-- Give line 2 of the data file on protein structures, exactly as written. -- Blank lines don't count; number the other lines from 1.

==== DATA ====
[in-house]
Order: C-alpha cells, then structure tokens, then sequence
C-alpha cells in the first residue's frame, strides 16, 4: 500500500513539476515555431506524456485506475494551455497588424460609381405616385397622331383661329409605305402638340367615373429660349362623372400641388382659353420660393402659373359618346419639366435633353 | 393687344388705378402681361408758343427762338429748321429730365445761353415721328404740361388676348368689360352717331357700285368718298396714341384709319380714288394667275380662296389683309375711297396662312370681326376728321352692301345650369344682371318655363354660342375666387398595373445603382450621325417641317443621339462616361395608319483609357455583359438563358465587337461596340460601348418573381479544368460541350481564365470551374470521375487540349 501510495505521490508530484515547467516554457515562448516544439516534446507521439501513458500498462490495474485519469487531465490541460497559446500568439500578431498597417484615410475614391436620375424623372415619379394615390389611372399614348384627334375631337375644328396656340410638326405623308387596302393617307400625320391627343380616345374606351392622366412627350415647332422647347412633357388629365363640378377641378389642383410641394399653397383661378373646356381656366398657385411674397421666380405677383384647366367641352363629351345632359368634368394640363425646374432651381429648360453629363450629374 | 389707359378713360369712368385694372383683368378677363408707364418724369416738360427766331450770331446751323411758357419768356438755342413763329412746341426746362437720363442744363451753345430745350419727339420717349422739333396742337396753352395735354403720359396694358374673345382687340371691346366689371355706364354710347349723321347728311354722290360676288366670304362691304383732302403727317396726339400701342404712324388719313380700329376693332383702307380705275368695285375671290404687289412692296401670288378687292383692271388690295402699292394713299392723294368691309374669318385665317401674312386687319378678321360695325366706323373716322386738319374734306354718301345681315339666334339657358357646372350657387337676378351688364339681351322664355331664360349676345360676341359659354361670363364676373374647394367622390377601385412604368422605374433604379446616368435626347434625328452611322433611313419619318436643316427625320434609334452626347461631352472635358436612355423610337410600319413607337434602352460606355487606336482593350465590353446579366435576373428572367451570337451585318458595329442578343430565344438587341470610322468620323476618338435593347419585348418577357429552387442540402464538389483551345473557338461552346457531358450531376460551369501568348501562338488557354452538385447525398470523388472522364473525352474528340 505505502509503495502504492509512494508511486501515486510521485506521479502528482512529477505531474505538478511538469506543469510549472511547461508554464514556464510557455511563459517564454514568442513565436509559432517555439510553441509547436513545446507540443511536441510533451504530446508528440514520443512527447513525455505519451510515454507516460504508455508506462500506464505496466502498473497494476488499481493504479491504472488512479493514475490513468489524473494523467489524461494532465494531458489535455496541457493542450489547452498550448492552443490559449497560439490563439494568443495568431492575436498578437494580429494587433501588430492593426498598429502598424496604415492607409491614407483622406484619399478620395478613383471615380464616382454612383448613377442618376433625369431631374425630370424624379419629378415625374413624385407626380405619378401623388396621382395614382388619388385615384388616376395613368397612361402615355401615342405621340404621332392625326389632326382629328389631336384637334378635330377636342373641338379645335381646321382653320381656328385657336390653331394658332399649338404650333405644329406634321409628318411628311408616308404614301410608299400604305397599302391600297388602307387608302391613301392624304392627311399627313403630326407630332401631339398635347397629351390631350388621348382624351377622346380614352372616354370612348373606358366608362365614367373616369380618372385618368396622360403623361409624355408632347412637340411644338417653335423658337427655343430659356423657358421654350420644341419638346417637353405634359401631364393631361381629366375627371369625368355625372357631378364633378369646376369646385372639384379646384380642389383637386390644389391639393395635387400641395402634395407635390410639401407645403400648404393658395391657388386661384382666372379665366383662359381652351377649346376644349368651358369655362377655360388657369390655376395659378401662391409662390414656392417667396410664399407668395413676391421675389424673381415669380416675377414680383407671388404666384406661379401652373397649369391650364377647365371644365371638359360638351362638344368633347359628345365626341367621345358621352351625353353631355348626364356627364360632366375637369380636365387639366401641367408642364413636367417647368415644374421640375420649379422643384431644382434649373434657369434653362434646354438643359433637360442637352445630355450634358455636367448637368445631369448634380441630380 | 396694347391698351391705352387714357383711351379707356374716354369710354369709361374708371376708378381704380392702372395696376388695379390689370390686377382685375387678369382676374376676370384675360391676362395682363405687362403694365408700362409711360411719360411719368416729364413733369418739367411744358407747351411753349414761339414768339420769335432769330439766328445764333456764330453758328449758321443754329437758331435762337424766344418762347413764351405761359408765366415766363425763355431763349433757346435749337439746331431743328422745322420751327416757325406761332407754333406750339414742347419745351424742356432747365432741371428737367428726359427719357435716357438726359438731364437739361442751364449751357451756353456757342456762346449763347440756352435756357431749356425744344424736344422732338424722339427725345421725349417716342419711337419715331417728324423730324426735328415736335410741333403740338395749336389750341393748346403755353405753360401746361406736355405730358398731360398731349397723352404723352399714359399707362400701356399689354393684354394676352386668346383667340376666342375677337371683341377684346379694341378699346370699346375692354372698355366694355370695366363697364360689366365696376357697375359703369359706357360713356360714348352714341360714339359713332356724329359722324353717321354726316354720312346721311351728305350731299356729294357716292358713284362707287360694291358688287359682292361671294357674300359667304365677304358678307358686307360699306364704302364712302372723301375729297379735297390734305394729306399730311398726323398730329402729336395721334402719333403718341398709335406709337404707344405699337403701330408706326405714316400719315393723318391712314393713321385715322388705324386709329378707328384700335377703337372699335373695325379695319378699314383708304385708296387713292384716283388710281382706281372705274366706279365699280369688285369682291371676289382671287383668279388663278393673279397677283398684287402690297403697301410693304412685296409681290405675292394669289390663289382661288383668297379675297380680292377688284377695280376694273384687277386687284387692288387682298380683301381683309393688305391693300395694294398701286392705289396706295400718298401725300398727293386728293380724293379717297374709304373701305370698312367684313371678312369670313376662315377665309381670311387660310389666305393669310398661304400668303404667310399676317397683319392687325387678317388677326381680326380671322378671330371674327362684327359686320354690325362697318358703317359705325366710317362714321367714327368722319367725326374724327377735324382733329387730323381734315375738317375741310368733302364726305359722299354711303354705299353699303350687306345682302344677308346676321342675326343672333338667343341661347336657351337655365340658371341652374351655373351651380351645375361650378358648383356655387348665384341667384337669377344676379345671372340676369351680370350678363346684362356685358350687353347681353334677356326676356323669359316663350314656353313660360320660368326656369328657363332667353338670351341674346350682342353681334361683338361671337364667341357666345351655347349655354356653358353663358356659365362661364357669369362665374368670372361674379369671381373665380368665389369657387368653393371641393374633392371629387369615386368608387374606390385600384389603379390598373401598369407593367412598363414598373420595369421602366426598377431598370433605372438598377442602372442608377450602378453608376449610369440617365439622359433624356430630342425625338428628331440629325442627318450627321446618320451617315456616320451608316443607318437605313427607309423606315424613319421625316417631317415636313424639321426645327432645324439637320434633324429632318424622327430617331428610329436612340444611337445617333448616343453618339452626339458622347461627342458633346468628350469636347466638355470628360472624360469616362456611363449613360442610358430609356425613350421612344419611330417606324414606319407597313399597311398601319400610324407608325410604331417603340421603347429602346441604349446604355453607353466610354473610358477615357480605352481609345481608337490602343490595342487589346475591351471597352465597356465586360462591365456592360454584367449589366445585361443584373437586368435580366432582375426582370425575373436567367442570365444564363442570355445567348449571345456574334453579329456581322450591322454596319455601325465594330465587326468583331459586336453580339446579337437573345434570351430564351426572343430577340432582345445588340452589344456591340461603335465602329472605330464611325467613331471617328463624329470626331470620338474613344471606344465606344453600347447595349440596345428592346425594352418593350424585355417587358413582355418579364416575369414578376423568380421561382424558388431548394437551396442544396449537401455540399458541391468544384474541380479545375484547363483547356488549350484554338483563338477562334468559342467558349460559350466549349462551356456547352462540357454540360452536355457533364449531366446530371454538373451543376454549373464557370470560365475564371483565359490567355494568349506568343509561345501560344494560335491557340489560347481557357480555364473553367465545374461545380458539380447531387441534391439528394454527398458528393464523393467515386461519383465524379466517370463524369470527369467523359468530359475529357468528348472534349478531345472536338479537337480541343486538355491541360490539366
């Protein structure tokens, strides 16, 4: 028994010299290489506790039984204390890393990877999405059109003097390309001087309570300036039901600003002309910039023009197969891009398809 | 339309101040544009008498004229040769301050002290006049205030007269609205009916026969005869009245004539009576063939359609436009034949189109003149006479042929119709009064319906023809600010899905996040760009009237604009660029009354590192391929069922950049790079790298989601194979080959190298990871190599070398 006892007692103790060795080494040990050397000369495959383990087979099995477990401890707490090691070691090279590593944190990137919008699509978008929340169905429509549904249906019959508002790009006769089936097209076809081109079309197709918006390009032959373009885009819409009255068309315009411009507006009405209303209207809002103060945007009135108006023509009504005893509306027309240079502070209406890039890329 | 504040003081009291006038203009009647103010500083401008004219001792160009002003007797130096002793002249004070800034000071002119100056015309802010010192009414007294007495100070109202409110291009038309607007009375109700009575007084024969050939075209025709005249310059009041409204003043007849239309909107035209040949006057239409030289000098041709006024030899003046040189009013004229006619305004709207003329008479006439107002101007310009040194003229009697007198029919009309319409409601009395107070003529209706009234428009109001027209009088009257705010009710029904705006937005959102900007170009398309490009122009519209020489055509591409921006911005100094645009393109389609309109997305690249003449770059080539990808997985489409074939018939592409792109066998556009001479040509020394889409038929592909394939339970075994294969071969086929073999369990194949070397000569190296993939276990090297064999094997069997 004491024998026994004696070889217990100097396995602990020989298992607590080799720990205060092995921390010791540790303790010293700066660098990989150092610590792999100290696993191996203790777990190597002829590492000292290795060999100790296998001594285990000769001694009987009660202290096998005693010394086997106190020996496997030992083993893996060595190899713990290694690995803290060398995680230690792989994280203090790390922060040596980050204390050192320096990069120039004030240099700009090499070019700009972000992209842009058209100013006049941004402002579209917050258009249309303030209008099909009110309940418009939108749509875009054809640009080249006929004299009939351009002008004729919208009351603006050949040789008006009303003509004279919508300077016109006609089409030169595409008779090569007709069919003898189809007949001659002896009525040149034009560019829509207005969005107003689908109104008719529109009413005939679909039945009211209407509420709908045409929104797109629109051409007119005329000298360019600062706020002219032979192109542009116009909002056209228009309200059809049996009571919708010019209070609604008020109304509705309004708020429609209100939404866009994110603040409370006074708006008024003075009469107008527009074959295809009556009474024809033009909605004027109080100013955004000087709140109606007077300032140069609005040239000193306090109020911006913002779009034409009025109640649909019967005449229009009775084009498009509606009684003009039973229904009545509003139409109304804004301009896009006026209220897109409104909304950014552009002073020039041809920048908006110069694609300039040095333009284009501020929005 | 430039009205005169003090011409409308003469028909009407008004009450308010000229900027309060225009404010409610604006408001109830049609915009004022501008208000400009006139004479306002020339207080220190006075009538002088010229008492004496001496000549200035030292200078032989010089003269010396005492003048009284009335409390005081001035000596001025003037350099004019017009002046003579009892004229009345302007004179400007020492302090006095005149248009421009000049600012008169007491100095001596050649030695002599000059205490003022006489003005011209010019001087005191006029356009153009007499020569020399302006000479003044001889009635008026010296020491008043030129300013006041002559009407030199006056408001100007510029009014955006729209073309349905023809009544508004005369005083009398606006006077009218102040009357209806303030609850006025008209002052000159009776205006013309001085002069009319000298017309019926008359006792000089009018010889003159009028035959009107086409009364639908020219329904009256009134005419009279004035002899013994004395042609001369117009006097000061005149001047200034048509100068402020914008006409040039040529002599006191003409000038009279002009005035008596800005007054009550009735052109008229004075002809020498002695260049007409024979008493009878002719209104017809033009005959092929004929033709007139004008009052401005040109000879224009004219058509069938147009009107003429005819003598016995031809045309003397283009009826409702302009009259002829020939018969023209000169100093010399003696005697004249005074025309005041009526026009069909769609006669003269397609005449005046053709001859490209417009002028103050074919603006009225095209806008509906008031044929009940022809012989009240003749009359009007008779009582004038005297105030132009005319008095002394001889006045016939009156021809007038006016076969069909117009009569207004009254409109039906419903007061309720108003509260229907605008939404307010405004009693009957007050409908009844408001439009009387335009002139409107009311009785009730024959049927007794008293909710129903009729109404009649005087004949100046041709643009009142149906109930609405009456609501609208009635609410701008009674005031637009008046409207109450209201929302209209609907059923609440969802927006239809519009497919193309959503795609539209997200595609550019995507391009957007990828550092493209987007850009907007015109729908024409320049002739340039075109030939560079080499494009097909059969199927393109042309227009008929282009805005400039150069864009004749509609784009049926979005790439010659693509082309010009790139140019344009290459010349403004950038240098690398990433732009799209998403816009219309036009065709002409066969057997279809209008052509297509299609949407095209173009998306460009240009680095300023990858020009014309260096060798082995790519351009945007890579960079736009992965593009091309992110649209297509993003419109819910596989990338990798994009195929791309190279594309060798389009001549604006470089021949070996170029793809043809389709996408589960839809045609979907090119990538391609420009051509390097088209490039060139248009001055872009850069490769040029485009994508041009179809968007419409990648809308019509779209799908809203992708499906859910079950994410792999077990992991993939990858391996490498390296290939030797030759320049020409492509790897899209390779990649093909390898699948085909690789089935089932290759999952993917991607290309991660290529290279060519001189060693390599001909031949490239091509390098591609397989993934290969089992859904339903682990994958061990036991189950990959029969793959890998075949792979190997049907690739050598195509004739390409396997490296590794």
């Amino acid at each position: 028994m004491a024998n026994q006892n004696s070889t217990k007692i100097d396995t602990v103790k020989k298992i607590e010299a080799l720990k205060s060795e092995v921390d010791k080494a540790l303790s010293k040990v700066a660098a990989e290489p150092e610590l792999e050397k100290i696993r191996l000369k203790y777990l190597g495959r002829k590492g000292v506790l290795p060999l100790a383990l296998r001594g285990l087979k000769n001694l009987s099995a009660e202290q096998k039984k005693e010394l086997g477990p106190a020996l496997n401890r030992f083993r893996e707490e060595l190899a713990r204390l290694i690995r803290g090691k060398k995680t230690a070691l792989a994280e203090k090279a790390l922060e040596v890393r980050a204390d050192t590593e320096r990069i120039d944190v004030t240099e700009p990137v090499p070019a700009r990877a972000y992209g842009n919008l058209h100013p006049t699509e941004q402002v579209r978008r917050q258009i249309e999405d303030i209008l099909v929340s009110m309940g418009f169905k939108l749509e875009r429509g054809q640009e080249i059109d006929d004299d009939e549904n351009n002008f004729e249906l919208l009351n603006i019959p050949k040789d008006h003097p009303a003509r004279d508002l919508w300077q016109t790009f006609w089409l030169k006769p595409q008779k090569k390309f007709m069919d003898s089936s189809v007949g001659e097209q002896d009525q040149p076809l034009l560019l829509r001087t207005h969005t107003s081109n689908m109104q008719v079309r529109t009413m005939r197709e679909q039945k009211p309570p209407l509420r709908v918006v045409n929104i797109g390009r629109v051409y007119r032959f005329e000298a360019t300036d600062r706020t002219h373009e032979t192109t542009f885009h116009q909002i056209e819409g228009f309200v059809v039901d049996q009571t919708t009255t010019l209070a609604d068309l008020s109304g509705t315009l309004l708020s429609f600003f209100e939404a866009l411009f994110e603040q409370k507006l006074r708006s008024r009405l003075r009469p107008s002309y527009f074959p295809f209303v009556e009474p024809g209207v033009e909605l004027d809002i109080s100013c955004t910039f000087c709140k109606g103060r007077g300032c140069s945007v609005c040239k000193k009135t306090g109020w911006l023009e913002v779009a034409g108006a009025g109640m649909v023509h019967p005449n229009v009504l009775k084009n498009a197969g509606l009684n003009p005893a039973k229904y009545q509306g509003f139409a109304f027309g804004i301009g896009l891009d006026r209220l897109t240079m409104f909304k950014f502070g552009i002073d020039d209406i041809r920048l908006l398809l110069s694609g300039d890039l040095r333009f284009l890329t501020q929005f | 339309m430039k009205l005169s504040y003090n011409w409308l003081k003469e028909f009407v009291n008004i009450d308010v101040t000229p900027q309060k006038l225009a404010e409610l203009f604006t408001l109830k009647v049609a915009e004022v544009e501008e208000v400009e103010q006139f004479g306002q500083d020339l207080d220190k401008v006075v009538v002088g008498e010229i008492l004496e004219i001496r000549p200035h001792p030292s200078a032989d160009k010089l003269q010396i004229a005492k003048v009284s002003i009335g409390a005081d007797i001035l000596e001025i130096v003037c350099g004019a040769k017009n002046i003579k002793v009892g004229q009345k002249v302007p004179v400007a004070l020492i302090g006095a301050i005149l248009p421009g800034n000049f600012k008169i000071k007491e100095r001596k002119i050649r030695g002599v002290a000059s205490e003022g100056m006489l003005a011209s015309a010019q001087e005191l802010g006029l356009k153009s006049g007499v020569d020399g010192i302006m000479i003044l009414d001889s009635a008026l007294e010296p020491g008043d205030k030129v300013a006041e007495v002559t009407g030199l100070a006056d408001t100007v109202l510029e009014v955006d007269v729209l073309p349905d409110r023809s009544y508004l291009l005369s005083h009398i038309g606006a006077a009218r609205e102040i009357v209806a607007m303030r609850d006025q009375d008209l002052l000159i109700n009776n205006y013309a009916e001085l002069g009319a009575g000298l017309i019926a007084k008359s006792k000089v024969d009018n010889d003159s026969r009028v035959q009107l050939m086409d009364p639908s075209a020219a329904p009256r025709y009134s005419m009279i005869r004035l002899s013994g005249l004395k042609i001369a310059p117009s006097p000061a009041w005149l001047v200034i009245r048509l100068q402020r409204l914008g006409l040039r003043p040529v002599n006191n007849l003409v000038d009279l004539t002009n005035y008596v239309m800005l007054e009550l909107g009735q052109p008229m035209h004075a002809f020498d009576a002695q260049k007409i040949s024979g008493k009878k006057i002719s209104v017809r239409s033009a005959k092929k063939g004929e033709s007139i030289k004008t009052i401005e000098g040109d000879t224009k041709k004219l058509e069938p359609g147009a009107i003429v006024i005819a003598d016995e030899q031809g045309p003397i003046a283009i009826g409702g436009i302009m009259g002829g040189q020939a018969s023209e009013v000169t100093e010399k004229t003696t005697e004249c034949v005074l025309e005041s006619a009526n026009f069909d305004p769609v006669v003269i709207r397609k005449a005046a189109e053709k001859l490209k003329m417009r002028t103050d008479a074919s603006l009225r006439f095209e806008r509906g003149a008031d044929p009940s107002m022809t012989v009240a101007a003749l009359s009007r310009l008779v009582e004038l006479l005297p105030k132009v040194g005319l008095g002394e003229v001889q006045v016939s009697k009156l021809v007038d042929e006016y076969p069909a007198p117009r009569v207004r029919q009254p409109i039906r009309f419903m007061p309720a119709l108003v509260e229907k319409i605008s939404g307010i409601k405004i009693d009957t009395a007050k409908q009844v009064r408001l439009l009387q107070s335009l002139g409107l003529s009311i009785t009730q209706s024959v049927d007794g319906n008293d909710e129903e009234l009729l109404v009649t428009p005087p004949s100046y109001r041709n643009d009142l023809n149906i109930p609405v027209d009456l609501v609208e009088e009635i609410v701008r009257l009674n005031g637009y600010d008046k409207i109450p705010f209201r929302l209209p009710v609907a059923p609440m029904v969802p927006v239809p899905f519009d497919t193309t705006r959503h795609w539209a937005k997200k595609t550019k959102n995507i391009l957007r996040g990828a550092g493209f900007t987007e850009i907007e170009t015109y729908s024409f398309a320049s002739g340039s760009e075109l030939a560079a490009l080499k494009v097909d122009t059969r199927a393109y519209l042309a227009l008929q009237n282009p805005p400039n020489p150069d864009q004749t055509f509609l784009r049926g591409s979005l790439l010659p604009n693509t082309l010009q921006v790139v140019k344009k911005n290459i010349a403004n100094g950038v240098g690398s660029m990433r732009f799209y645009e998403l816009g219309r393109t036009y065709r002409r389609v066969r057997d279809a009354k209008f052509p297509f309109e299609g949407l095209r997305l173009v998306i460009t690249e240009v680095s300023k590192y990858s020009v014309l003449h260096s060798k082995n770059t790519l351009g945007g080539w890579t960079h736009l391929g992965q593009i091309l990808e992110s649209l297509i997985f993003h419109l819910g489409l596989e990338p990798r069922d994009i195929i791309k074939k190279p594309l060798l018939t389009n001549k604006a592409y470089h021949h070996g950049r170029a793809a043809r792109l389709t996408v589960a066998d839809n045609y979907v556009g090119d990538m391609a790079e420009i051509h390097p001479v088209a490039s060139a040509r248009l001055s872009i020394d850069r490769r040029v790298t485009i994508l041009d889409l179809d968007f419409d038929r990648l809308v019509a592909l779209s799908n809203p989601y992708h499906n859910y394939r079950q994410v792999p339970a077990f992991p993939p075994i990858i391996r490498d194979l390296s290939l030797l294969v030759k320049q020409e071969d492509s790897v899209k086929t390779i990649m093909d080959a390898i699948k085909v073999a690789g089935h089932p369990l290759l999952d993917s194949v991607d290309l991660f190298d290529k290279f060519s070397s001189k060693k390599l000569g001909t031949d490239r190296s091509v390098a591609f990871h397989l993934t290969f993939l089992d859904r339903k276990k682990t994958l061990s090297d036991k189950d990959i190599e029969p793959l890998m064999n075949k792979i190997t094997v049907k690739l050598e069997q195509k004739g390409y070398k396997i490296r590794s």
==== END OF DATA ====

Order: C-alpha cells, then structure tokens, then sequence